The Office for National Statistics (ONS) has published the latest data on cancer survival in England for both adults and children, presented by stage of disease at diagnosis and followed up to 2016. Both one- and five-year survival data are presented, and ten-year survival data for some cancers.
One-year survival was highest for melanoma of the skin in both men (97.1 per cent) and women (98.5 per cent), while five-year survival was highest for testicular cancer in men (95.9 per cent) and melanoma of the skin in women (93.9 per cent).
For kidney cancer, one-year survival was the same for both men and women at 76.6%, while five-year survival was slightly higher for women at 62% and 60.2% for men.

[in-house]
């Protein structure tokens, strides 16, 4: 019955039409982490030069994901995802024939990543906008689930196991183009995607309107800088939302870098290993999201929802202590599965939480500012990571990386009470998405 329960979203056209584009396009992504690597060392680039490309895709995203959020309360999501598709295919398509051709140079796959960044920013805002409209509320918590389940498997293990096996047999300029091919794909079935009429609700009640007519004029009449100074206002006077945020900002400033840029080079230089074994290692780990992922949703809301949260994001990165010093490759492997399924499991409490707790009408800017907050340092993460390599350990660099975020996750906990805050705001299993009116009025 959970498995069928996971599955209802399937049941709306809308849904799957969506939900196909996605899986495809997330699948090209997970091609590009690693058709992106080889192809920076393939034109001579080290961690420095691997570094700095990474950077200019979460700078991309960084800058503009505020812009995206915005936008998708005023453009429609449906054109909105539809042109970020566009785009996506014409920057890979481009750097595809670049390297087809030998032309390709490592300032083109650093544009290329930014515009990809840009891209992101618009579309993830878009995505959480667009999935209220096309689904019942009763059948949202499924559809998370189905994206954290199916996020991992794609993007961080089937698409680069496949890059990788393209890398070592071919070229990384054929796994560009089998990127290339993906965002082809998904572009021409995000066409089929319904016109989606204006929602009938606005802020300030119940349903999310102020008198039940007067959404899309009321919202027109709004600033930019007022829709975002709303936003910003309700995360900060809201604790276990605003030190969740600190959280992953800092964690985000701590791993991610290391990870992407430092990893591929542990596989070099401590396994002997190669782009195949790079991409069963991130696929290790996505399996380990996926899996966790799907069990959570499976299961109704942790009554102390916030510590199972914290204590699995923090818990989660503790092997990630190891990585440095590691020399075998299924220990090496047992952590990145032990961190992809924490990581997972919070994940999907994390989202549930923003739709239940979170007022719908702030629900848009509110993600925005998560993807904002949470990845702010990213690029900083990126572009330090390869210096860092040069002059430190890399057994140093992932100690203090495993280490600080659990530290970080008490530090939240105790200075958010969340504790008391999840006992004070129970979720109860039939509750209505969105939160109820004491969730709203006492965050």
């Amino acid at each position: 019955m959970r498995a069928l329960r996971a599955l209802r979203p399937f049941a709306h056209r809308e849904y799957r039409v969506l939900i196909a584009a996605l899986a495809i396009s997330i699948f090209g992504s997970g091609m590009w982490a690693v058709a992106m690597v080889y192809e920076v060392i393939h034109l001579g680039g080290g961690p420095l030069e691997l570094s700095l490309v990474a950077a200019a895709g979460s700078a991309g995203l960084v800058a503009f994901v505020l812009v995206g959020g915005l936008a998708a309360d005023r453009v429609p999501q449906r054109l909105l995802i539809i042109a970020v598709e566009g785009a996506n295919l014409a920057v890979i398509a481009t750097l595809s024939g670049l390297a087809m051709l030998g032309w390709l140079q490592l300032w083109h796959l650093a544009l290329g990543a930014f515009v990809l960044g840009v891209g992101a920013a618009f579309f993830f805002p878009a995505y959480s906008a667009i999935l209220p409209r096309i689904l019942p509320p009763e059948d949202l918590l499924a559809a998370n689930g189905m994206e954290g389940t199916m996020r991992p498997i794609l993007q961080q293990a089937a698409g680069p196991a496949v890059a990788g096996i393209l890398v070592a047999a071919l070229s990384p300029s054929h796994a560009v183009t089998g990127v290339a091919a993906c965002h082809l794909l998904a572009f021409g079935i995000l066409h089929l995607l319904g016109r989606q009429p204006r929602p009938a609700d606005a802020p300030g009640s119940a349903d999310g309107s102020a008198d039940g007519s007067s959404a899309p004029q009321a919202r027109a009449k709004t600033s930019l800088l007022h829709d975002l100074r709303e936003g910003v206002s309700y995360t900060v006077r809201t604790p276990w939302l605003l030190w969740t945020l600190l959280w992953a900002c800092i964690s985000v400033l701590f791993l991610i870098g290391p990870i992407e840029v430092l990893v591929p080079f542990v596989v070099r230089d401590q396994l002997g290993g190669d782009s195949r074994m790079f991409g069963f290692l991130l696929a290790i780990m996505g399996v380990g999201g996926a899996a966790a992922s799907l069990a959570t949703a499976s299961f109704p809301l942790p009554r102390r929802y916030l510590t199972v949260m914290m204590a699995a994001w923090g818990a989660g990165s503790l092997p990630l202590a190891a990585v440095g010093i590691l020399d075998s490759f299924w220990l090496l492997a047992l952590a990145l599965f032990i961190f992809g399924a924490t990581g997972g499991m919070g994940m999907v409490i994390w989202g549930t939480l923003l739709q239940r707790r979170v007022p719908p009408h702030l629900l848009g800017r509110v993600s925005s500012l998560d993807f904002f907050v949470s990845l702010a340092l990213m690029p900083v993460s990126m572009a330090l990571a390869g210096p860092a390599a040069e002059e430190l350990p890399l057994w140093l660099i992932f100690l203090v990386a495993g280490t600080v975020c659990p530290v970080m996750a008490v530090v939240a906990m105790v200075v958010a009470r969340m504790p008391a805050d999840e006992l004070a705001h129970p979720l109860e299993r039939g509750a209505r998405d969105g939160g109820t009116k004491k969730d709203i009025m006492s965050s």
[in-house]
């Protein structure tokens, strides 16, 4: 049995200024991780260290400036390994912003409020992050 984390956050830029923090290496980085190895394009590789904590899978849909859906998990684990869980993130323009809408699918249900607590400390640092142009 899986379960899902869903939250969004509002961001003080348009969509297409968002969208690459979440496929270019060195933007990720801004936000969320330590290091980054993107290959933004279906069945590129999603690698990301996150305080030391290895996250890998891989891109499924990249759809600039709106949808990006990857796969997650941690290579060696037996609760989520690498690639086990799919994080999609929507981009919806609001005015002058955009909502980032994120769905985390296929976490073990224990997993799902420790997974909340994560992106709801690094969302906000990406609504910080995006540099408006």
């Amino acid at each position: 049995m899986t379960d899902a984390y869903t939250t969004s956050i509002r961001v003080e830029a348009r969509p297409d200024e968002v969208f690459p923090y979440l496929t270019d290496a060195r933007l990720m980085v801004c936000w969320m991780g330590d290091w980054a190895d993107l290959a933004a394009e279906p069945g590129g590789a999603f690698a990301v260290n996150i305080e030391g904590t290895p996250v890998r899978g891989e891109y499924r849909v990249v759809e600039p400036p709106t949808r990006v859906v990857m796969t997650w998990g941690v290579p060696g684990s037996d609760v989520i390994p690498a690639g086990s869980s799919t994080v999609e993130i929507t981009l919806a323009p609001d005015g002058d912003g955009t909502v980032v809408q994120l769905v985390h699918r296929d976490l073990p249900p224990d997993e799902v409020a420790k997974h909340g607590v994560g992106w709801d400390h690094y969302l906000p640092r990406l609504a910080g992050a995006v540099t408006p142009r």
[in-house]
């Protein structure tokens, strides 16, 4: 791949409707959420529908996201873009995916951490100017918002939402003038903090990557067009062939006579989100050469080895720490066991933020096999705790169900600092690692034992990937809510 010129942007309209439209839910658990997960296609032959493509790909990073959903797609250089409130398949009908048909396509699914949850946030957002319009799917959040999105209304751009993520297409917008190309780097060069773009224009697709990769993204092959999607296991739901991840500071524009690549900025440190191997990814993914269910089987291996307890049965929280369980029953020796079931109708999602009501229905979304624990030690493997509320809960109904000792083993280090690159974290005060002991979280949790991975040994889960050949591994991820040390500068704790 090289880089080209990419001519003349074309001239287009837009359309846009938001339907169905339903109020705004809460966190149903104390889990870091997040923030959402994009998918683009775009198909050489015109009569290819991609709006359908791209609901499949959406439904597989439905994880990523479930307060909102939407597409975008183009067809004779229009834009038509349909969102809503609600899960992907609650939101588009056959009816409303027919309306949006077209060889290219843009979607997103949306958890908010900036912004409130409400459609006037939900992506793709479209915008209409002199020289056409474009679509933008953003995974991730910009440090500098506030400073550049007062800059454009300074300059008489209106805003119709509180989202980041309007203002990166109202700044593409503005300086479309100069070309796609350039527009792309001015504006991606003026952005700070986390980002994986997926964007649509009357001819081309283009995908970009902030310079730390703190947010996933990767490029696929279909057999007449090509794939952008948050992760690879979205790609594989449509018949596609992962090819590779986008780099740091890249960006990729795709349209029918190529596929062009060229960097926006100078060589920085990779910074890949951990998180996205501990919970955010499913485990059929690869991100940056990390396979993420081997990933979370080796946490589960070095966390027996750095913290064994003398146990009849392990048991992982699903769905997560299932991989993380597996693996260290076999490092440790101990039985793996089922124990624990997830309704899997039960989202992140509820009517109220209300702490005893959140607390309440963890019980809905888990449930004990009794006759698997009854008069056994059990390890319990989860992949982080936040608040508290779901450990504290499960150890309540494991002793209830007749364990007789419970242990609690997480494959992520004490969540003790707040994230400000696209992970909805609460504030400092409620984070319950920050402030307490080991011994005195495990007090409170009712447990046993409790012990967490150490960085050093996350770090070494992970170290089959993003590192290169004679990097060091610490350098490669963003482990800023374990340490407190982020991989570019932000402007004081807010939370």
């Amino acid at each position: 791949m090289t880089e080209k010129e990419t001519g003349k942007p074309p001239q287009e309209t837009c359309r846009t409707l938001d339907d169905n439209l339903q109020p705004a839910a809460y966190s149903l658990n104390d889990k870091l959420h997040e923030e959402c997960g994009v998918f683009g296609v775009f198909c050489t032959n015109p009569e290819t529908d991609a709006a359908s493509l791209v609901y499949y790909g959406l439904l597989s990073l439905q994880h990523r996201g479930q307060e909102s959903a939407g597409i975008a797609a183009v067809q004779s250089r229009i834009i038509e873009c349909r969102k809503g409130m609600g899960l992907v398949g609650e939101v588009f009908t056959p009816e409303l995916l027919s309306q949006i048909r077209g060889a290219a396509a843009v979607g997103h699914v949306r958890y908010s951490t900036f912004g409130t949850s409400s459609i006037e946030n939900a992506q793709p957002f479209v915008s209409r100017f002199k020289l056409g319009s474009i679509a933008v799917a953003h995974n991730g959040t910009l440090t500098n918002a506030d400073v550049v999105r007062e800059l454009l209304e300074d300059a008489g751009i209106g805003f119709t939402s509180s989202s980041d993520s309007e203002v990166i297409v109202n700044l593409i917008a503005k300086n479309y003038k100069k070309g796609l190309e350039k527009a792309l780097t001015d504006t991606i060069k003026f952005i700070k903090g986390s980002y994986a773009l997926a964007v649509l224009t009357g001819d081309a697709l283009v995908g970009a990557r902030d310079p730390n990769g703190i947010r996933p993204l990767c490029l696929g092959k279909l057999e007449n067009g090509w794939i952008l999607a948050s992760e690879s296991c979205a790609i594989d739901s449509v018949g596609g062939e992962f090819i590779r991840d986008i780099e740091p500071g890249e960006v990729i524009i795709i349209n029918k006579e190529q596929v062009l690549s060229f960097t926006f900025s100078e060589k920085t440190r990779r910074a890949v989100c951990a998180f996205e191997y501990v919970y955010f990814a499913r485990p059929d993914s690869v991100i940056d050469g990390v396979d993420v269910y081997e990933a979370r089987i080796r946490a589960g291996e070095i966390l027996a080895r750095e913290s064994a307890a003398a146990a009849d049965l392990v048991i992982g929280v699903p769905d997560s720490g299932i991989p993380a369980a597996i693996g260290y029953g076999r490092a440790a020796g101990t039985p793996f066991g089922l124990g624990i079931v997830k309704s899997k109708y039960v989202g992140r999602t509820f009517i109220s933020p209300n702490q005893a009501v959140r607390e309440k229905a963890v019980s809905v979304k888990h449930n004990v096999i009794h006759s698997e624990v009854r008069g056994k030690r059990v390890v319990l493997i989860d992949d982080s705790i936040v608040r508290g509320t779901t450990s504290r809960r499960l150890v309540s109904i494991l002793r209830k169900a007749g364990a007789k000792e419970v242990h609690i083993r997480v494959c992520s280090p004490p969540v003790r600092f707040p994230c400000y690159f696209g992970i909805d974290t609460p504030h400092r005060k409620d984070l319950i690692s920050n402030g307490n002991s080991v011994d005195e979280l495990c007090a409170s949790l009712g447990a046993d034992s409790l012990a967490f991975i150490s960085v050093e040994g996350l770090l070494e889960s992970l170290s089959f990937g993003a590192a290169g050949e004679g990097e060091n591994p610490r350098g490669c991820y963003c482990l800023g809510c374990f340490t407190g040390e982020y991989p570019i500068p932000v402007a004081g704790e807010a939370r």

The proportion of men and women diagnosed with kidney cancer at each stage was similar and the overall survival was nearly the same (77.7% for men and 78.8% for women in 2015). There was not much difference in survival between stages 1 to 3 (97.3% for stage 1, 88.4 % for stage 3), but worse for those diagnosed at stage 4 (34.1% for women, 39.3% for men). The numbers of new kidney cancers have been rising, which may be because they are picked up when people have scans for other illnesses. These cancers are often small and can be effectively treated, so the overall survival has been rising steadily over time.
The organisation responsible for gathering and analysing the data is the National Cancer Registration and Analysis Service (NCRAS), which is part of Public Health England (PHE). The data are published in partnership with the ONS.